BRAINS: University professor Daniel Pierce (Eric McCormack) is consultant to the Federal Bureau of Investigation. PICTURE: FOXCRIME
You need to be flawed to solve crime. It's a law of TV. Brilliant mind, blighted character.
We've had addicts, obsessive-compulsive disorder (OCD) sufferers, arrogant souls and even a serial killer all on the side of justice. Now, add to that a paranoid schizophrenic.
According to crime drama Perception, this particular mental affliction is not a problem. It's a positive.
Watching it, I almost wish I had paranoid schizophrenia like the main character, Dr Daniel Pierce, played by Eric McCormack. In the world of Perception, it's essentially a cool superpower.
But he has a cool sideline - consultant to the Federal Bureau of Investigation, solving the cases too difficult for their more well-balanced agents.
Pierce is brilliant because of his paranoid schizophrenia - seeing and hearing people who aren't actually there who point out clues out to him. How handy.
Yes, the good professor is the latest brilliant but damaged eccentric playing part-time detective.
The strategy has worked for so many shows - House, The Mentalist, Monk and of course Sherlock, spring to mind - so why shouldn't the creators build on this familiar formula?
Well, it depend where your boundaries of taste lie. Monk's OCD wasn't so bad, but Perceptions' premise is as ridiculous as ghosts coming to help solve crime.
This is the cuddly TV side of mental disorders. They aren't as serious as they can be in real life.
Everyone knows of Pierce's condition. But because it's TV, getting a conviction based on a man's damaged imagination is no problem.
In fact, Piece's visions keep him company and deliver solutions to him on a silver platter.
It's like the misguided notion that someone who is blind has all his other senses heightened.
McCormack's Pierce is a likeable guy and just like his lead character in Will & Grace, Pierce is socially awkward, but exudes an offbeat charm.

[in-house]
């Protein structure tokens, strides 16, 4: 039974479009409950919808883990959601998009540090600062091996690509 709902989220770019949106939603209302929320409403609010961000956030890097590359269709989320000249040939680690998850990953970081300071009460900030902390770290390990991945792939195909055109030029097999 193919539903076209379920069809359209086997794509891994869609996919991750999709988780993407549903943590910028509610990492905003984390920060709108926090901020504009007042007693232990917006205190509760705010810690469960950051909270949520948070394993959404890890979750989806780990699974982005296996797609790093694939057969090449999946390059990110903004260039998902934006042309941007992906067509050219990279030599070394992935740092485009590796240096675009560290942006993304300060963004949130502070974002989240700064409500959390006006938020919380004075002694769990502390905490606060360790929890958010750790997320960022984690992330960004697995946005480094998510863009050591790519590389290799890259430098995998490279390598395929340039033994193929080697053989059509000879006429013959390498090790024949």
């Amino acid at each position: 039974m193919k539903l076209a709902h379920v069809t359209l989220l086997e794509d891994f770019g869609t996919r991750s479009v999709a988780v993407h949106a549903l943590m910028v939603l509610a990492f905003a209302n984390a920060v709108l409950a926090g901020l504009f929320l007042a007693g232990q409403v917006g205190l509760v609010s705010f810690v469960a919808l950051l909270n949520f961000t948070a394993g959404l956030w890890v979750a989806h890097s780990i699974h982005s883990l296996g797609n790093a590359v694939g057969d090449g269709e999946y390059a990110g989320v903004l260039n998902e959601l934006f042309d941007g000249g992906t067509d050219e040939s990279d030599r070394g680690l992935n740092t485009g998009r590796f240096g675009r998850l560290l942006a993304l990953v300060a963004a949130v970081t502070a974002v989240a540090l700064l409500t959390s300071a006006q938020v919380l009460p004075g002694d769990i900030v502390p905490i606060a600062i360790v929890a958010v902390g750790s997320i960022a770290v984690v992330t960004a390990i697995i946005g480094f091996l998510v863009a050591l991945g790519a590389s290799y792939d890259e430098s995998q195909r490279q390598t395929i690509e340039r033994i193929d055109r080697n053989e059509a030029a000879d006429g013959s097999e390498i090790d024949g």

He's far from an outcast who talks to himself - everybody loves him.
When Pierce gives a lecture, his students look to him like he's some kind of guru; some obviously want to get it on with him.
Unlike Russell Crowe's portrayal of John Nash, who battled with his illusions in A Beautiful Mind, Pierce gets along with his delusions.
Like the old joke goes "you're never alone with schizophrenia".
Friendly "visitors" who give the best advice and soothe emotional bruises? I wouldn't mind that.
Then again, you might need special mental powers to solve the oh-so-convoluted crimes on this show.
The first instalment - which aired yesterday - left me utterly befuddled. It had a murder, an attempted murder, corporate intrigue and a love triangle all tangled up in the one episode.
The writers try too hard. Even McCormack's charms can't save it.
That said, the writers have certainly done their research.
Each episode features other characters with other mental disorders I've never heard of - people who can't recognise faces, or act as human lie detectors.
It would be great to explore this mental treasure trove but it's a pity that most of them are wheeled out just for Pierce to identify their condition.
In fact, it's all about Pierce. Secondary characters don't really get fleshed out.
For example, Pierce's friend Natalie (Kelly Rowan) is perpetually waiting to keep him company and ever-willing to be his counsellor.
Her main function seems to be letting Pierce explain his feelings and she seems somewhat detached from the rest of the world. No prizes for guessing her secret.
Using mental illness as a gimmick is arguably in bad taste. But what do I know?
It's been picked up for a second season in the US. Now that's madness.
• Perception airs on Saturdays at 11 pm on FoxCrime (StarHub Channel 503, 557 (HD) and SingTel mio TV Channel 313 (HD))
sounds very much like The Mentalist's plot, except that the consultant isn't neither a professor nor paranoid schizophenic.